Monday, November 20, 2017

Mueller Focusing on DOJ Role in Comey Firing


While Roy Moore's much younger wife has been saying that Donald Trump should be thanking her teenage girl loving husband for distracting the media from coverage about Russia, the reality is that the legitimate media is still paying close attention to Robert Mueller's relentless investigation that seems to be moving closer and closer to Der Trumpenf├╝hrer himself.  A case in point, a piece in New York Magazine that looks at Mueller's focus on the Department of Justice involvement in the firing of James Comey.  Another in Politico looks at Mueller's possible closing in on Michael Flynn who could conceivable be flipped to aid the investigation of Trump himself.  First these highlights from the New York Magazine piece:
Just before firing James Comey, President Trump reportedly drafted a multi-page letter in which he laid out his issues with the FBI director. According to the Washington Post, Trump expressed the he was upset that Comey wouldn’t publicly deny that the FBI’s Russia probe wasn’t focused on him personally.
Now the special counsel’s team is requesting documents that make it sound a lot like they’re looking into whether Trump himself obstructed justice by firing Comey, in addition to all the Russia contacts former campaign officials can’t quite remember.
ABC News reported that in the last month, Mueller’s team requested Justice Department emails and other documents related to the firing of Comey, and Attorney General Jeff Sessions’s decision to recuse himself from all investigations related to the Russia matter. Muller already sought White House documents related to the FBI director’s dismissal, but this would be the first time he’s directed a records request to the Justice Department – the department in charge of his entire probe. That would include discussions between Sessions and Deputy Attorney General Rod Rosenstein, who laid out the reasons Comey should go, and their contacts with the White House.
This, coupled with a recent report that Mueller was preparing to interview Trump’s communications director, Hope Hicks, led some to conclude that the probe is reaching a pivotal moment. . . . . Anytime you can get someone who is the right-hand person or who’s been around the primary target of an investigation, under oath, answering detailed questions, means you’ve progressed very far along in the investigation,” Adam Goldberg, a former Clinton White House lawyer, told Politico.
Sources close to Muller suggested there’s still much work to be done, and legal experts said they expect the probe could last through 2018, and maybe even longer. They note that the trials of two of the three people charged so far, former Trump campaign chairman Paul Manafort and his business partner Rick Gates, won’t start for months.
“I don’t think there’s any reason to believe this is almost over,” said Randall Eliason, a former federal prosecutor turned George Washington University law professor. “Based not just on what we’ve seen but also what we know about white-collar investigations generally, this seems to me like it is just getting started.”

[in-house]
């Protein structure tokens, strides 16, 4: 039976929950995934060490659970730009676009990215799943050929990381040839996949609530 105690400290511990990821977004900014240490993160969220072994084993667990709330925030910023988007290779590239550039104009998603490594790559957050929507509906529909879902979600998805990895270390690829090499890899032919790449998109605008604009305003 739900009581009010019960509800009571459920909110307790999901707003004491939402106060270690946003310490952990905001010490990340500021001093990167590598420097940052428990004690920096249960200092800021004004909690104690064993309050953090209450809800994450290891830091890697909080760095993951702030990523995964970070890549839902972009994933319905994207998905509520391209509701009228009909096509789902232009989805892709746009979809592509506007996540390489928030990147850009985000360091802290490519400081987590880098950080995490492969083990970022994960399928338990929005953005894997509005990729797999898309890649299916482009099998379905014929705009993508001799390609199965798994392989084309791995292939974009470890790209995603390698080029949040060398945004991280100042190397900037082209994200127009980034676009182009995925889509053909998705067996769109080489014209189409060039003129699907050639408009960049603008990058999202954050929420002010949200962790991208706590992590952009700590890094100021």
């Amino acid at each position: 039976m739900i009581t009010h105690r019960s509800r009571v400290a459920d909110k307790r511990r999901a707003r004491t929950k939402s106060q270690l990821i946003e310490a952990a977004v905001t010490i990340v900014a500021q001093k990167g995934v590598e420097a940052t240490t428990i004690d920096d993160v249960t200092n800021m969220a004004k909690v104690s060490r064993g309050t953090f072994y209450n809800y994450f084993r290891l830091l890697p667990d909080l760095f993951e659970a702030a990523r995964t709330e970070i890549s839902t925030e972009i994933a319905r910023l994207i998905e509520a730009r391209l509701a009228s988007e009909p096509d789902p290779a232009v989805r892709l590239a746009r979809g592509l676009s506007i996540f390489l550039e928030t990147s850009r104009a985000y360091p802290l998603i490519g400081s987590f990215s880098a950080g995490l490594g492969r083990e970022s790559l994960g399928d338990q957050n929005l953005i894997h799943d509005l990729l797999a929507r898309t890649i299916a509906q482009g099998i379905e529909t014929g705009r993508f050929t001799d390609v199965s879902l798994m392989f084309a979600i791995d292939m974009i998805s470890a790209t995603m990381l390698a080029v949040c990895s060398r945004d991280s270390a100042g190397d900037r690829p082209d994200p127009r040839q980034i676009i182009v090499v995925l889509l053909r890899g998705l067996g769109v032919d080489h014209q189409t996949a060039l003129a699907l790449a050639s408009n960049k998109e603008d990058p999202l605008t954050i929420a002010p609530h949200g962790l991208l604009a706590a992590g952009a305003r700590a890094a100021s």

As for the Politico piece, here are excerpts:
What appear to be obscure details in a court filing against Paul Manafort, the former Trump campaign chairman, may actually provide clues about what’s next for another target in the special counsel’s Russia investigation: former national security adviser Michael Flynn.
Manafort and his business partner Rick Gates were charged late last month with a variety of crimes, including violation of the Foreign Agent Registration Act, or FARA, even though such a charge is rare.
“While criminal charges under FARA are not often brought,” the prosecutors wrote in the passage about why Manafort and Gates were charged with violating the statute, “the facts set forth in the indictment indicate the gravity of the violation at issue based on the dollar volume of earning from the violation, its longevity, its maintenance through creation of a sham entity designed to evade FARA’s requirements, and its continuation through lies to the FARA unit.”
Jeff Cramer, a former federal prosecutor, said: “It’s odd language to have in there. This language could be a precursor to explain any future FARA violation charge, especially Flynn. If Flynn didn’t exist, you wouldn’t need that language in there. … You wouldn’t have to go through a lot of the machinations.”
Flynn’s work could meet part of the Manafort standard that refers to a “sham entity” fronting for a foreign government. . . . Given the criteria set out in the Manafort filing, many lawyers say they expect that if Mueller moves against Flynn, it will involve more sensational charges than simply failing to file a lobbying registration — a charge that jurors might regard as technical even if it survived scrutiny from a judge.
One eye-popping potential charge against Flynn that any juror could readily understand is kidnapping. Reports in The Wall Street Journal and elsewhere last week said Flynn attended meetings in September and November in which there was discussion of removing a Turkish dissident, Fethullah Gulen, from the United States, perhaps by force.
A sum of as much as $15 million was allegedly offered to arrange Gulen’s delivery to the government of Turkish President Recep Tayyip Erdogan. The alleged kidnapping plot was never carried out, but legal experts said charges could be brought under conspiracy laws if any substantial step was taken toward forcibly snatching the dissident.
If prosecutors cut a plea with Flynn, it’s possible the FARA charge could emerge as a relatively mild offense for him to plead guilty to, although it’s still a felony that carries a potential term of up to five years in prison.

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